Advancement Foundation as OAU’s Bold Step to Tackle Decaying Infrastructure

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As public universities continue to battle decaying infrastructure and obsolete equipment due to inadequate government funding, Obafemi Awolowo University, Ile-Ife, has sought a lasting solution with the planned launch of a N1 billion OAU Advancement Foundation, marking its 60th anniversary. Uchechukwu Nnaike reports

With the growing effects of inadequate funding in Nigerian public universities, the government has, at different fora, reiterated that it cannot fund education alone and that universities should consider alternative sources of revenue generation.

Some universities have heeded the charge and have set up various initiatives to boost their internally generated revenue. The proposed launch of the OAU Advancement Foundation has been described as a right step.

According to the Chairman of the Great Ife 60th Anniversary Celebrations Committee, Prof. Charles Ukeje, the launch of the foundation on December 4 in Lagos is based on the fact that all over the world, the continued existence, success and overall development of any higher institution depend largely on the financial and material benevolence of its alumni community, as well as those of friends, benefactors and other stakeholders.

Ukeje, who said this while briefing journalists in Lagos, on behalf of the Vice-Chancellor, Prof. Eyitope Ogunbodede, noted that at the heart of the project is the quest to “garner support worldwide for the overall development and real-time growth of our renown university- Great Ife.”

He said the foundation would, among other key responsibilities, help reposition the university to meet the standard of the 21st century as obtainable in other climes within and outside Africa.

“It will also help us to maintain and sustain the ideals of the founding fathers of our great institution so that OAU will be ranked first in Nigeria and Africa,” noted the VC.

Ogunbodede stated that all members of the foundation’s board of trustees are men and women of impeccable character.

He added that board membership, to be unveiled during the foundation’s formal launch, includes eminent jurist at the Supreme Court; two distinguished lawyers and boardroom gurus, a highly seasoned pan-African banker, and a renowned scholar.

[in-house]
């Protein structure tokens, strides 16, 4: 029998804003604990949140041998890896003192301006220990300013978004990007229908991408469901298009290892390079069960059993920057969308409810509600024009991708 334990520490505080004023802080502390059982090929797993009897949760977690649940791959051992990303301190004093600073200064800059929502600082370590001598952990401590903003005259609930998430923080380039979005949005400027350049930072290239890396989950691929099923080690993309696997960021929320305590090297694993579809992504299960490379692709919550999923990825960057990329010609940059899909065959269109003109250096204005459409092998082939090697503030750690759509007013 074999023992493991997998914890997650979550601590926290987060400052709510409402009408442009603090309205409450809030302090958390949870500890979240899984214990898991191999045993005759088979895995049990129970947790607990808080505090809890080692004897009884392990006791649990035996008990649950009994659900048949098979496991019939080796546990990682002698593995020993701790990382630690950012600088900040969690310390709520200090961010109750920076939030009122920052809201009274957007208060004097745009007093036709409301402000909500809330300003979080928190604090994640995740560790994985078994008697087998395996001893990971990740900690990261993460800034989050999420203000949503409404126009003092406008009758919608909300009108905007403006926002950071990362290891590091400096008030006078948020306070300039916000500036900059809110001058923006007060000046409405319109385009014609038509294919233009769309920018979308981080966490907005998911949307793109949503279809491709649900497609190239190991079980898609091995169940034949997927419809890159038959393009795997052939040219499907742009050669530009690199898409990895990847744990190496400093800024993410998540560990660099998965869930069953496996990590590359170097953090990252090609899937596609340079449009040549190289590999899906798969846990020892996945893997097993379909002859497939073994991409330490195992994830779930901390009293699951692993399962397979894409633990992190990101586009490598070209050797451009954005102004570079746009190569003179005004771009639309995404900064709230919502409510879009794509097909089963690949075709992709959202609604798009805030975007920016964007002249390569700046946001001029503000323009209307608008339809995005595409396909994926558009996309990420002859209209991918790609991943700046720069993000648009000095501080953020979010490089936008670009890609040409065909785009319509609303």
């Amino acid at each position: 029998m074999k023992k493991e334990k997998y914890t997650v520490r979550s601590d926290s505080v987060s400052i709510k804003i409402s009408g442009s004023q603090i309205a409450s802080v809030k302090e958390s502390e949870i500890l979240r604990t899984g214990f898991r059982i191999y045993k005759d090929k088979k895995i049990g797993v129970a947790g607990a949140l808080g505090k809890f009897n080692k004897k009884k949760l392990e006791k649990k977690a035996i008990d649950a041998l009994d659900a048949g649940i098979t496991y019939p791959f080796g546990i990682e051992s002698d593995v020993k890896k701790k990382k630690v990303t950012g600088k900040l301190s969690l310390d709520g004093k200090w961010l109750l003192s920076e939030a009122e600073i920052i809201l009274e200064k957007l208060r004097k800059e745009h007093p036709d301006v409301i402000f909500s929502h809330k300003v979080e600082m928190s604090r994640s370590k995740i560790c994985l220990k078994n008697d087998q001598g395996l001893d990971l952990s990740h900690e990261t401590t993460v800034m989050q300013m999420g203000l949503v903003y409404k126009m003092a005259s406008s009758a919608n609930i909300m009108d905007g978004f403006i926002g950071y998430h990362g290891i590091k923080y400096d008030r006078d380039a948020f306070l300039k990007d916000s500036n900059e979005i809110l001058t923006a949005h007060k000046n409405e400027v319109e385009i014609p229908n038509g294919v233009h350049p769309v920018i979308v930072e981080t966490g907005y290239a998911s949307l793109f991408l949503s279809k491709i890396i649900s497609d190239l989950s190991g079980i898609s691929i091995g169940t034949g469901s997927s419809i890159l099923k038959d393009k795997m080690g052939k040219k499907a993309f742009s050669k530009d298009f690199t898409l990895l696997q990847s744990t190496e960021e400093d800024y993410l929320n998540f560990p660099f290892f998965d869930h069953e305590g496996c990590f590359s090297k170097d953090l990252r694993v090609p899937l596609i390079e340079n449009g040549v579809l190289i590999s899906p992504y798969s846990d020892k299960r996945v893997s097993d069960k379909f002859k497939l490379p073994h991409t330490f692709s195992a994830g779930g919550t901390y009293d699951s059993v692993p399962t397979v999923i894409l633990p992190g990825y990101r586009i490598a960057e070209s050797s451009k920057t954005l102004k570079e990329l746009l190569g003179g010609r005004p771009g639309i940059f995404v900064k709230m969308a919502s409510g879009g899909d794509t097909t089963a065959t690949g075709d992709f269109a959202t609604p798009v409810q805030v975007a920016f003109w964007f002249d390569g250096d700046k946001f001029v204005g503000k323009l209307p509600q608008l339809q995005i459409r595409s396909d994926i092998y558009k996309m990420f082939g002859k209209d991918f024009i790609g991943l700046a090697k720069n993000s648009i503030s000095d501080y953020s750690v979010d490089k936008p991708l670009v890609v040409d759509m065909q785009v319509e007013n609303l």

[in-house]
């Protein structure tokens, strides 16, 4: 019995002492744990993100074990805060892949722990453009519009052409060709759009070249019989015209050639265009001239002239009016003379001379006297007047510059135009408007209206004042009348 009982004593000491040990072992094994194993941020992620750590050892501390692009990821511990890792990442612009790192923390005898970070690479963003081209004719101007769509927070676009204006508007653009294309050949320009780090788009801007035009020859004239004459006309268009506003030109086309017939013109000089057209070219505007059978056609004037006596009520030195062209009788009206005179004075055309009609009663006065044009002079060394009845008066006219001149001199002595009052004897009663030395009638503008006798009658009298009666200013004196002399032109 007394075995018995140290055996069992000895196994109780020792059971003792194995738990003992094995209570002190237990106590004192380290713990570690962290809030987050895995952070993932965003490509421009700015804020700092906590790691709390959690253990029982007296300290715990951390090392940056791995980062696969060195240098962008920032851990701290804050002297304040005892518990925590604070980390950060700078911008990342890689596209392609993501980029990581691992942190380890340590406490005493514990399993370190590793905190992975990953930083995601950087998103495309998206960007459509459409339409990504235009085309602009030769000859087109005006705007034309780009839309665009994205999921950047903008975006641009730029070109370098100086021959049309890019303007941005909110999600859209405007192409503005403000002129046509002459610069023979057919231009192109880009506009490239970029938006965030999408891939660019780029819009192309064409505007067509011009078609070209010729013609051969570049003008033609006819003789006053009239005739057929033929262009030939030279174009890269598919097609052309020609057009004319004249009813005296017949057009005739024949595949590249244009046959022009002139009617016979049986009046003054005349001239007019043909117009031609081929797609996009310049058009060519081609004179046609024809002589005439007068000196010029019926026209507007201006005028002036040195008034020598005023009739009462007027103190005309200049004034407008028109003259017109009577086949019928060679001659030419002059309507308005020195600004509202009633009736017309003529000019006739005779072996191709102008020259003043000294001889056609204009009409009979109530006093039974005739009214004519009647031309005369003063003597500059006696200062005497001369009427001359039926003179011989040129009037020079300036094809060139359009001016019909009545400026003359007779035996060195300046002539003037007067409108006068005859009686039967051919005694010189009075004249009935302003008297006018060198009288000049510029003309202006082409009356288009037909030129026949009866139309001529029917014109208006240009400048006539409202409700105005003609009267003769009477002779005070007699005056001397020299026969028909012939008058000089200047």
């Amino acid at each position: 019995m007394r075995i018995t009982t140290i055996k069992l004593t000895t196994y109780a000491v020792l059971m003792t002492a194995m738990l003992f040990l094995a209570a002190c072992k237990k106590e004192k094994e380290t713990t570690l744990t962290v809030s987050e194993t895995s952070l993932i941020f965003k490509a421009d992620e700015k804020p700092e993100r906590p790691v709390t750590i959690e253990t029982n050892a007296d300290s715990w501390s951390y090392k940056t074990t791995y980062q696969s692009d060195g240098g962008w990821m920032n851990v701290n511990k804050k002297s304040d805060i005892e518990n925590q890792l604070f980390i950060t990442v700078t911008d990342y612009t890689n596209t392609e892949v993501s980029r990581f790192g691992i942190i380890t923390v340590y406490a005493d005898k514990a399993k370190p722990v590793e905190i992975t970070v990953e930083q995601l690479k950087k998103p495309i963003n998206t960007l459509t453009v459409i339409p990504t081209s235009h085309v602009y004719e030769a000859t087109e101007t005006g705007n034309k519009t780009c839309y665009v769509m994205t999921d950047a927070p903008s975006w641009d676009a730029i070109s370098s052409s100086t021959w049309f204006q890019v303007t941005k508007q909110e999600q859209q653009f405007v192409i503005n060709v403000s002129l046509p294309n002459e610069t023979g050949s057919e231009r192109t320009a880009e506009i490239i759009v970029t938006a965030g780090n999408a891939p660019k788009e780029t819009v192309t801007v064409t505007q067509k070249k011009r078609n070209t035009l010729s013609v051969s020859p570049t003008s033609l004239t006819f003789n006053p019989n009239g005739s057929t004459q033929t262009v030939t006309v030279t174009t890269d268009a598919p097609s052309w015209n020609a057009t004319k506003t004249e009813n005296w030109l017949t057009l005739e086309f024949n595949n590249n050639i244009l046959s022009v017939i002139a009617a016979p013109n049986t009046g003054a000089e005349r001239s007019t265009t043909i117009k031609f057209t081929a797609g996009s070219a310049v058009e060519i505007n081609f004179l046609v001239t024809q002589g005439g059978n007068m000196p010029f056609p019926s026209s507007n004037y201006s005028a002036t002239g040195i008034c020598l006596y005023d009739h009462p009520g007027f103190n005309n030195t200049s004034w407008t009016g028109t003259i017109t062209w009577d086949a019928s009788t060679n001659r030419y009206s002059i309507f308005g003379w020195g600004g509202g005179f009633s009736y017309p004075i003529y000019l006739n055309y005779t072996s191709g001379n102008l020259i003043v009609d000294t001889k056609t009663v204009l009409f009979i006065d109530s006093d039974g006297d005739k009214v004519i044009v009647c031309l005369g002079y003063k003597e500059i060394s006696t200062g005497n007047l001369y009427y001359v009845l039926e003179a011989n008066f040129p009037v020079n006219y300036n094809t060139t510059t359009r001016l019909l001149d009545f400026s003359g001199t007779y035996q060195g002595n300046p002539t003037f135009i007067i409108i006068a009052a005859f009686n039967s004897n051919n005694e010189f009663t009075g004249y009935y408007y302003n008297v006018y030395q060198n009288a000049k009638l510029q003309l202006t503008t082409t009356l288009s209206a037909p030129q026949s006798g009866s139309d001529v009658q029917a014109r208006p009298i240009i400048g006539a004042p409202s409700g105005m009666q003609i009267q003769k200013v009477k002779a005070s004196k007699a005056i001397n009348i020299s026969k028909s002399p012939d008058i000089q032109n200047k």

“We are proud of their accomplishments and excited that they will bring their wealth of experience to bear in piloting the affairs of the OAU Advancement Foundation,” the VC added.

He stressed that the money from the foundation would not be spent frivolously but for enduring things. The board, in its wisdom, will determine priority projects to support in the university when the need arises, according to Ogunbodede.

Another high point of the upcoming event will be the recognition of 60 distinguished trailblazing alumni.

On the criteria for their selection, he said it was difficult to choose 60 people out of the many alumni who have distinguished themselves in different fields of endeavour within and outside the country.

“These are also people that, at different times, have consistently been there for us. And for me, this is also a clarion call for those who have not done so, hoping that with the celebration of these 60, they will also appreciate the need to step forward to be counted in terms of supporting the university,” Ogunbodede stressed.

Asked why it took the institution this long to come up with the initiative, Ukeje said the university had set aside resources for rainy days in the past. He said the founders were deliberate in ensuring that the university could weather the storm in a difficult time. But the circumstances of the mid-1980s, the crisis of structural adjustments with economic austerity eroded many resources across all institutions.

Ukeje said the new initiative is supposed to respond to the imperative of the 21st century and beyond.

He regretted that public universities are in such dilapidated a state because they are tuition-free, unlike the private ones that use some of the money generated from students’ fees to maintain facilities.

“When you send your child to primary school as many of us have done, and you pay so much. You send your child to secondary school, and you pay so much. Your child now goes to a public university, and your education budget goes down. Something is wrong with such a society,” he said. “So when you hear about collapse of hostels in any public university, it is what you get. What you put in is what goes out. Nigerians need to have a major national conversation about the future of higher education. If we want higher education, we must be ready to fund it.” h

He called on alumni, friends and benefactors of the university at home and abroad to contribute to the foundation.

Highlighting the contribution of the alumni, Ukeje said the university is working with the African Import-Export Bank to set up a centre on intra African trade zone. He said Ife would be the lead hub, supported by the bank for research training within the continent around trade issues.

He added that the university has benefited from the magnanimity of individuals across the country in various forms, and the 60th anniversary is an opportunity to seek more favour.

Among other activities lined up to celebrate the university’s 60th anniversary, Ukeje said an art exhibition tagged ’60 by 60′ will hold for 60 days from December 1, 2021, to January 30, 2022.

“We have invited 60 alumni to showcase one artwork each that best represents them. We received over 150 entries of artworks from distinguished artists all over the world who have affiliations with the Department of Fine Arts. It was a very difficult task for us to be able to have a shortlist of 60.”